You might want to take a look at Subsection 32 of Section 375 while you’re at it. A sticker in your window can cost you $150 (plus surcharge), 30 days in jail, or both.
While ‘ignorance of the law is no excuse’, though, no one really expects you to read every sentence of every statute ever published. The way a government spreads the word about a law is by enforcing it. So, the real reason you didn’t know you were an outlaw, a scofflaw, and a desperado, is that you never got a ticket for having a sticker in your window. No one ever does get a ticket for it – at least, no one ever gets pulled over for that alone.
The ‘no-sticker’ statute is only used when law enforcement wants to bust your chops over something else.
A driver found this out to his cost in People v. Pealer, decided this year by New York’s Court of Appeals. An anonymous informant supposedly told police that Mr. Pealer’s car was ‘weaving’, but the responding officer didn’t observe any offense – except the sticker. The officer pounced anyway, and Mr. Pealer was ultimately convicted of driving while intoxicated based on evidence uncovered after the stop.
Pealer is really a confrontation clause case (see our entries of May 9th and August 5th of this year). We’ll examine the majority opinion in a later entry, but it’s sometimes worth looking at what a court didn’t bother to write about in a particular case.
With the single exception of Judge Eugene F. Pigott, Jr., the court in Pealer thought that using the presence of a transparent sticker as a reason to pull the defendant over was a ‘no-brainer’. In fact, all the majority opinion has to say on the subject is that “there was no basis for supression.” The only reason we know a sticker was involved in the case is that Judge Pigott brought it up in a partial dissent filed with the majority opinion and Judge Robert S. Smith responded to it in a concurring opinion.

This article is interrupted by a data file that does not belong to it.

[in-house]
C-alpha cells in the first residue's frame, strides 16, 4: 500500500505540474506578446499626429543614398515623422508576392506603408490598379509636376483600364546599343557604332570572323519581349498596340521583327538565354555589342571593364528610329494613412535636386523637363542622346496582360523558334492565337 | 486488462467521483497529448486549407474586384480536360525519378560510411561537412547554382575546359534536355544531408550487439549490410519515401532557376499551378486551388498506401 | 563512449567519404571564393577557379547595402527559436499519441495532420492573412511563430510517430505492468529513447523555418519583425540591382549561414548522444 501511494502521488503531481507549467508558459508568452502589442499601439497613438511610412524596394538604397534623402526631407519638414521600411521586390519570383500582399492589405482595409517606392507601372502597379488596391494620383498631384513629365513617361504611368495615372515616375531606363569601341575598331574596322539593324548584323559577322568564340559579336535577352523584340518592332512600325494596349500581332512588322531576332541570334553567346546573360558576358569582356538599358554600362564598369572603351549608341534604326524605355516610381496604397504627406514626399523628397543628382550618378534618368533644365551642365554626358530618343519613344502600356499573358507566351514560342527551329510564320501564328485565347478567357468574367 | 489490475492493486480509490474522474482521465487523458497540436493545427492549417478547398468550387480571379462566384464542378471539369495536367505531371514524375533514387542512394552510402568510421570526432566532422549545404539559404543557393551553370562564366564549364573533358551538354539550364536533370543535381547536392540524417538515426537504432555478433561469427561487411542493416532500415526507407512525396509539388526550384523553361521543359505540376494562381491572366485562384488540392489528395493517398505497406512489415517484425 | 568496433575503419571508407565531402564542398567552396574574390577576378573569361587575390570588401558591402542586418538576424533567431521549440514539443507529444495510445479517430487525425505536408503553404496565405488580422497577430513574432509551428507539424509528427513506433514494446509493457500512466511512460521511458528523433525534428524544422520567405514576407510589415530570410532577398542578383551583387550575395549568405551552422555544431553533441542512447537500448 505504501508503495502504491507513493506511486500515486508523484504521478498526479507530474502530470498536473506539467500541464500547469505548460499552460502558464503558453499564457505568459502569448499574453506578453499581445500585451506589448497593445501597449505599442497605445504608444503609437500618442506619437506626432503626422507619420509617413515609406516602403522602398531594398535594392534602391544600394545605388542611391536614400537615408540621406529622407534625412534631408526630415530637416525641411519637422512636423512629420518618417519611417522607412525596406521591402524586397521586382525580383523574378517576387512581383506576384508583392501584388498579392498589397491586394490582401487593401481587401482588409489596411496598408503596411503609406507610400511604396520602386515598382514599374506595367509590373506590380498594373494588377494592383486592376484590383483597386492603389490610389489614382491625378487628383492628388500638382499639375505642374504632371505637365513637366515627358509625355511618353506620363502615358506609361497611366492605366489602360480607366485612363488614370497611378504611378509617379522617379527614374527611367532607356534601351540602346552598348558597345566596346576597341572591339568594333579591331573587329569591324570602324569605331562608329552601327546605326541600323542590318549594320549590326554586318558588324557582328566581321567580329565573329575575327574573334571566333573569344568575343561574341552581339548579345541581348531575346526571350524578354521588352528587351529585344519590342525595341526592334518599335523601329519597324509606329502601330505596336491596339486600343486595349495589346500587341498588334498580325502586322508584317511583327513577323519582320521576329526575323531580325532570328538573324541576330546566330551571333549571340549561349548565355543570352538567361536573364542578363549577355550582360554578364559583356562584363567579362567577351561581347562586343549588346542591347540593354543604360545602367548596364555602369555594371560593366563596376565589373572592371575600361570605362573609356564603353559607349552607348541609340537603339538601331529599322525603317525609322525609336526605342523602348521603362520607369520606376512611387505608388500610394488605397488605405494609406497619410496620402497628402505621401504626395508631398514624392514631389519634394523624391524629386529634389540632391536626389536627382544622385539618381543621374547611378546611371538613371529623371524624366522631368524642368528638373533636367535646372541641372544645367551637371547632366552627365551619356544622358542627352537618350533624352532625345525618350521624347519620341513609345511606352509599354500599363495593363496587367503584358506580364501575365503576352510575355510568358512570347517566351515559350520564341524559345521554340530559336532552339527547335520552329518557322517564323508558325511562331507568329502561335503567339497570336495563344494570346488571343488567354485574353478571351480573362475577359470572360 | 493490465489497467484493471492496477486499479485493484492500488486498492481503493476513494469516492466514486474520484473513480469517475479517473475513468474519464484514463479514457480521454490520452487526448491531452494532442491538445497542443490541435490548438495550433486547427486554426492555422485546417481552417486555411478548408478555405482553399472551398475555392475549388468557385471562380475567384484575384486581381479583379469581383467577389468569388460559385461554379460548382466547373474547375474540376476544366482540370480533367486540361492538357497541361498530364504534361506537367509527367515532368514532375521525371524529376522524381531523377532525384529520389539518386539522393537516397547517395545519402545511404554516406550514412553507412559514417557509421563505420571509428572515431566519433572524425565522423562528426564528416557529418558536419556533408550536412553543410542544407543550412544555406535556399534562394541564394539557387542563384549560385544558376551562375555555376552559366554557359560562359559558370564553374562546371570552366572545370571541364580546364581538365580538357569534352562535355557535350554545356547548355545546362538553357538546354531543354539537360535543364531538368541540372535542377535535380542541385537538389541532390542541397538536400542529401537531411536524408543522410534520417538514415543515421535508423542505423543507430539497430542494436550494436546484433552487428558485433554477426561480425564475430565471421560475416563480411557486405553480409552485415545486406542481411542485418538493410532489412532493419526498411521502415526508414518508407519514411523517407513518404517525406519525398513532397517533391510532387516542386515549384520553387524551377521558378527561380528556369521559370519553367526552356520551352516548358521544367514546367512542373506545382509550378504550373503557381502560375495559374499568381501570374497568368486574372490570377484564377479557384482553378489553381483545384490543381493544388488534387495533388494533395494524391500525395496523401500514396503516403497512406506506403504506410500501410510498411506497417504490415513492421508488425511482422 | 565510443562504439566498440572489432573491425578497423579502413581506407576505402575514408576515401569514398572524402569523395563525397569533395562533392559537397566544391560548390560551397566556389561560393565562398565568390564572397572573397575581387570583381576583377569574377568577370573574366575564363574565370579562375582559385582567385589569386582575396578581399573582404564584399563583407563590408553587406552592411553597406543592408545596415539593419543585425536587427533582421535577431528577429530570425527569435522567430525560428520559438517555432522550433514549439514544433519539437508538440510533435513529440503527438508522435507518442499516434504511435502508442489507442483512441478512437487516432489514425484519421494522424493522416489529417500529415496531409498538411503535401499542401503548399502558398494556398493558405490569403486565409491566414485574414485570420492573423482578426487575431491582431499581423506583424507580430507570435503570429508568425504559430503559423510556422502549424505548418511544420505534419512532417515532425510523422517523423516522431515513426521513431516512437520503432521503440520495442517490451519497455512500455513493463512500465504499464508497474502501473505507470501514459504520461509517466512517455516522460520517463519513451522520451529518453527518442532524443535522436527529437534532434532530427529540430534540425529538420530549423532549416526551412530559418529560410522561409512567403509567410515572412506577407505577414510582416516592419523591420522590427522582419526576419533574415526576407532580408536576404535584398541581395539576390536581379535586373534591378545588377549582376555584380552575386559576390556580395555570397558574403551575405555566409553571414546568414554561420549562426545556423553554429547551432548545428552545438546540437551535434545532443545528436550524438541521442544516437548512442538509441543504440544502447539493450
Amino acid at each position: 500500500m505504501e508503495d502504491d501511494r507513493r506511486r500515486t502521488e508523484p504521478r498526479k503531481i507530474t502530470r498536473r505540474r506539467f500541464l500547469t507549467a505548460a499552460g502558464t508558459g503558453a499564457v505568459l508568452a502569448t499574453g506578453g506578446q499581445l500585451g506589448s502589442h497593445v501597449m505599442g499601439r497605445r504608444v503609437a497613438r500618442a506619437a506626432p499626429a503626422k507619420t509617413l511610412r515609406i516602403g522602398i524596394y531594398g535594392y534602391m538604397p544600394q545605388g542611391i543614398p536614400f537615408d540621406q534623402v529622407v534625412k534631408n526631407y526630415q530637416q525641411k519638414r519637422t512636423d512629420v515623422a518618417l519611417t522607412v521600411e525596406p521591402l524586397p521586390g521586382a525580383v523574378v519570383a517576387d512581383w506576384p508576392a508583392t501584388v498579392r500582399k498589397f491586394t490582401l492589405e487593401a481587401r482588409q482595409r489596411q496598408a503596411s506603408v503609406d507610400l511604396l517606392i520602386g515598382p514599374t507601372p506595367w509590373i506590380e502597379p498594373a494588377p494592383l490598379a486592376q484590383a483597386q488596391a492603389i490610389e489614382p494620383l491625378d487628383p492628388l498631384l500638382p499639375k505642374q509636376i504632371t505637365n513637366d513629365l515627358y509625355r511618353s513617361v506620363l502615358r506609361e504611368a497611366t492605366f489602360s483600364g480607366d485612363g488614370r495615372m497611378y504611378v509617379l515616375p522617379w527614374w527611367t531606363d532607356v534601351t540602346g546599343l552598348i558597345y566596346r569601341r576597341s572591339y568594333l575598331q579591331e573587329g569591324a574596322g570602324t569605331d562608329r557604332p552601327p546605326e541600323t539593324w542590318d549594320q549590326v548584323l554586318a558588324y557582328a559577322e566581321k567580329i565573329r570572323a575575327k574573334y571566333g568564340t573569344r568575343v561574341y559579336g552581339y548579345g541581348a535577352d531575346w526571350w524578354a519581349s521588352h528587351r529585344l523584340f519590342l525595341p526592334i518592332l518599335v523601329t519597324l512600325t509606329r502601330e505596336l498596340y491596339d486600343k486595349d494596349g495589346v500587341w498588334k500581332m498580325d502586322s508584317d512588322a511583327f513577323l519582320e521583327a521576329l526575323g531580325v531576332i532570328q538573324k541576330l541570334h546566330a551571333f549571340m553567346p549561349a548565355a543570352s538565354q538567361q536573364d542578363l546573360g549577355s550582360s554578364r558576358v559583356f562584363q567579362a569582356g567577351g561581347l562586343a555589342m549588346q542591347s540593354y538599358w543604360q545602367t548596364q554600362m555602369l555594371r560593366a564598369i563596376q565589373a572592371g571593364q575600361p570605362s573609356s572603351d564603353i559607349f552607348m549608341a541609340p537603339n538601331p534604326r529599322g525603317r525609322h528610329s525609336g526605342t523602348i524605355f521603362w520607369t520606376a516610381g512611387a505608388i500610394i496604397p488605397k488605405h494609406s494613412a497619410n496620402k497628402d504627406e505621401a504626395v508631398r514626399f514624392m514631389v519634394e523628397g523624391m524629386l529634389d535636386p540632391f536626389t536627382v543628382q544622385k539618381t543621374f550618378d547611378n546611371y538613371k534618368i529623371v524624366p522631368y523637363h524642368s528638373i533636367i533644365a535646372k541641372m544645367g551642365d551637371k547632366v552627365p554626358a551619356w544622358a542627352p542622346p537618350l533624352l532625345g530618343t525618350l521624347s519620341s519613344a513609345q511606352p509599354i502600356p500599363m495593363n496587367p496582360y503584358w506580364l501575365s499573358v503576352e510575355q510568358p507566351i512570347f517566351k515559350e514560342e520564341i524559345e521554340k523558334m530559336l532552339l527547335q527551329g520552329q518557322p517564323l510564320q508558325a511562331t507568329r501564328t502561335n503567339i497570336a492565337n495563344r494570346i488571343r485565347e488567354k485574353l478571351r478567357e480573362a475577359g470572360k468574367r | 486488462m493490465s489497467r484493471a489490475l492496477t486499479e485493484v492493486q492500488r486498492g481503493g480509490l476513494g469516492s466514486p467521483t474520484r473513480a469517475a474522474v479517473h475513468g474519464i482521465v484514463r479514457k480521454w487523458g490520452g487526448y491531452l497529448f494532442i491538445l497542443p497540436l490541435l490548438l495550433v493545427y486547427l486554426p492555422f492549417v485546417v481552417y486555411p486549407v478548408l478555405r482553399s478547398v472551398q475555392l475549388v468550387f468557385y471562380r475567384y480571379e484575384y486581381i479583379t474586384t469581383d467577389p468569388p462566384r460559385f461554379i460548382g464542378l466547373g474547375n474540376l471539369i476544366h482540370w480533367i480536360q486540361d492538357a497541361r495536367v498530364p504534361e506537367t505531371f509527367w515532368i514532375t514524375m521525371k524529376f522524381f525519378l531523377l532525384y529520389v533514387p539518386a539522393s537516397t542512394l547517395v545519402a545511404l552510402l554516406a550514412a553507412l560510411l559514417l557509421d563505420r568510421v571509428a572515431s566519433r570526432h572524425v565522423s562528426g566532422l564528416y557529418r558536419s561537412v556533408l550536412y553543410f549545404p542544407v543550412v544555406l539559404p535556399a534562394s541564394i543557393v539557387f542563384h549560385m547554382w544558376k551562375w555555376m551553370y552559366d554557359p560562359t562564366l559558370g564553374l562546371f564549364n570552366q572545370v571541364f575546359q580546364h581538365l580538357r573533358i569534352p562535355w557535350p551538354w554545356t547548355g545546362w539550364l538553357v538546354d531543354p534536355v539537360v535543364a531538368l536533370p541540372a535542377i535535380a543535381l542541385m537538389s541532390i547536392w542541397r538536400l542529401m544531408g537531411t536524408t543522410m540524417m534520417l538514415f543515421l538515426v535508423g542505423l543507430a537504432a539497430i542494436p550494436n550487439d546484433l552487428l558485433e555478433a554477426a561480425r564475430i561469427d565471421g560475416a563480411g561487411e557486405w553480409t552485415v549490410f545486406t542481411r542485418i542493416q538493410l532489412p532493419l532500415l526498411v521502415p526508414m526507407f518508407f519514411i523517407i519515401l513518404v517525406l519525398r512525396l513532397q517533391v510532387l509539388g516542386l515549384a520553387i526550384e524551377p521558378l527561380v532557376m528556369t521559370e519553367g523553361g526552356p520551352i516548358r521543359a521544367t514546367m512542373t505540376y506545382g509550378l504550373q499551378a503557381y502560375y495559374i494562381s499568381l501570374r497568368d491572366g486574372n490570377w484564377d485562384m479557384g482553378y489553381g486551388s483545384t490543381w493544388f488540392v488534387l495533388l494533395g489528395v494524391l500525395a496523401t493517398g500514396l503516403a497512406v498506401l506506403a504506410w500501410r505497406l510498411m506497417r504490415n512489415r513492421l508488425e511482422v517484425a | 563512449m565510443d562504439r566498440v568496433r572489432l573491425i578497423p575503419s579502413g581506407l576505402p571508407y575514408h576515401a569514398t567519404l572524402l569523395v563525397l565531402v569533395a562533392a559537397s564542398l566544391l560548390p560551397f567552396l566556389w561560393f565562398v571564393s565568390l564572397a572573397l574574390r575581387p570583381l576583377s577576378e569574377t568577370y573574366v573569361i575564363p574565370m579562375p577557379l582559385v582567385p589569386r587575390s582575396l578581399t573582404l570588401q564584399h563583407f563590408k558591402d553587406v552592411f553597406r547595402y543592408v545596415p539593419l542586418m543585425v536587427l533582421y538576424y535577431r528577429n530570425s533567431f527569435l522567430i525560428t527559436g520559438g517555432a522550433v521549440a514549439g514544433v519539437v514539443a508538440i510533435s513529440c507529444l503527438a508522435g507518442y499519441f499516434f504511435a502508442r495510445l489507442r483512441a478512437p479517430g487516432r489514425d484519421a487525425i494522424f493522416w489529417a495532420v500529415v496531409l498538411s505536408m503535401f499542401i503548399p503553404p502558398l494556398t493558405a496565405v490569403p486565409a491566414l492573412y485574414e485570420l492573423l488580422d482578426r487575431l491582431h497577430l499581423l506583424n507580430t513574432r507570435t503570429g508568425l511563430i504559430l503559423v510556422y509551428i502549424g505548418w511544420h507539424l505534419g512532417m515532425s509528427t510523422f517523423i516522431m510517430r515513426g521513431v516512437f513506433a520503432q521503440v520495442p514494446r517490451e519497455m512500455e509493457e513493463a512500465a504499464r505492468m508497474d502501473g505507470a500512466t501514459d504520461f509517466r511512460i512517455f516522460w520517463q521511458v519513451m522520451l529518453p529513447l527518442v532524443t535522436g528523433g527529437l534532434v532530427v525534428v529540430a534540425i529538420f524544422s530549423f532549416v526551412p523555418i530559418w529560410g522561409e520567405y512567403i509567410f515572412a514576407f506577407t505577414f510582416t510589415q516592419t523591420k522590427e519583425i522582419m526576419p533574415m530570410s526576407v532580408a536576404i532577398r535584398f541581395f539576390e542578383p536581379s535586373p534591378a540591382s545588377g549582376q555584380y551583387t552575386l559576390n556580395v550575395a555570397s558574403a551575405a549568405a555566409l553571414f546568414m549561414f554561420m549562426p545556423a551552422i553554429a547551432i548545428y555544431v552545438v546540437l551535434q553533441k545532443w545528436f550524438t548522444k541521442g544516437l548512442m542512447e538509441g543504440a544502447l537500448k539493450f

In his concurrence, Judge Smith acknowledges that the only reason the driver was pulled over for a sticker-violation was that he was suspected of drunk driving. The judge notes that
[h]ere, the pretext – a small sticker in a corner of a car’s rear window – is as transparent as the sticker.
However, he points out, it doesn’t matter. Under Whren v. United States, decided by the US Supreme Court in 1996, the subjective motivation of the police officer doesn’t count. All courts look at is whether the officer’s actions were objectively reasonable. Whren‘s rationale was explicitly adopted by New York State’s Court of Appeals in People v. Robinson, decided in 2001.
In Judge Smith’s view (and, apparently, the view of the majority), a court shouldn’t ask, after Whren and Robinson, whether the officer would have pulled you over for the sticker alone. All that matters is whether the officer could have pulled you over for the sticker alone.
For Judge Pigott, this isn’t enough to pass fourth amendment scrutiny. He argues that a pretextual stop for a ‘de minimis’ violation of the ‘no-sticker’ law is not ‘objectively reasonable’. This makes sense, but clearly failed to persuade the rest of the court. The attitude embodied in Whren, in Robinson, and – when it comes right down to it, in Pealer – may really be that expressed by Judge Smith in his concurrence: “the exclusionary rule is a blunt instrument that lets too many guilty people go free.”
While we strongly, if respectfully, disagree with Judge Smith on the importance of the exclusionary rule, his opinion apparently has some fairly lofty support.